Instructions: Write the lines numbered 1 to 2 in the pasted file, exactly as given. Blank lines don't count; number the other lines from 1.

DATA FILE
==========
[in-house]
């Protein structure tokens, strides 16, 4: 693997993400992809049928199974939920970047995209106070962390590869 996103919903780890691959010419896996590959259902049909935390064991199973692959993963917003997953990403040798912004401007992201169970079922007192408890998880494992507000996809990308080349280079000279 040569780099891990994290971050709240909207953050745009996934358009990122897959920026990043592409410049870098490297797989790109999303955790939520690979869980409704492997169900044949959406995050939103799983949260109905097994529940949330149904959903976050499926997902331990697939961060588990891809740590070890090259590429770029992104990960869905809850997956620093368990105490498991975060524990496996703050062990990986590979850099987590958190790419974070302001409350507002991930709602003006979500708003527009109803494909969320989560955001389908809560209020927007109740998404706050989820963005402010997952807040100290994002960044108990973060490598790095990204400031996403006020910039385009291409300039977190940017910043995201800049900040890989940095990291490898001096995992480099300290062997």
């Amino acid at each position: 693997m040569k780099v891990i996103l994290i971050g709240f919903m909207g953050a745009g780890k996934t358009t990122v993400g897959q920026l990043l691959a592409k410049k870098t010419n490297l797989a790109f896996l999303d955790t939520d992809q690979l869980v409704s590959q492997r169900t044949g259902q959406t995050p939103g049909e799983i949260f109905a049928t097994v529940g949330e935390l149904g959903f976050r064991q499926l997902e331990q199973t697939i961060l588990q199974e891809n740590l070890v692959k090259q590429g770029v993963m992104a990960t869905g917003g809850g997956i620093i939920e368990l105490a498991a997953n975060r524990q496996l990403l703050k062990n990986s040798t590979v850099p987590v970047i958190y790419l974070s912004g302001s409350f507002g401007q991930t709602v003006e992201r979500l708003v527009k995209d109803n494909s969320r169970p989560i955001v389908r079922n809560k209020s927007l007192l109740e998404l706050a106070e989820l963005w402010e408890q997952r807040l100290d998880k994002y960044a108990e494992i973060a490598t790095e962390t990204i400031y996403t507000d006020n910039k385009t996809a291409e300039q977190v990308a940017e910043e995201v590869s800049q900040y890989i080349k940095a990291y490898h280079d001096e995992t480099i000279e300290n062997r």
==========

[in-house]
């Protein structure tokens, strides 16, 4: 693997993400992809049928199974939920970047995209106070962390590869 996103919903780890691959010419896996590959259902049909935390064991199973692959993963917003997953990403040798912004401007992201169970079922007192408890998880494992507000996809990308080349280079000279 040569780099891990994290971050709240909207953050745009996934358009990122897959920026990043592409410049870098490297797989790109999303955790939520690979869980409704492997169900044949959406995050939103799983949260109905097994529940949330149904959903976050499926997902331990697939961060588990891809740590070890090259590429770029992104990960869905809850997956620093368990105490498991975060524990496996703050062990990986590979850099987590958190790419974070302001409350507002991930709602003006979500708003527009109803494909969320989560955001389908809560209020927007109740998404706050989820963005402010997952807040100290994002960044108990973060490598790095990204400031996403006020910039385009291409300039977190940017910043995201800049900040890989940095990291490898001096995992480099300290062997």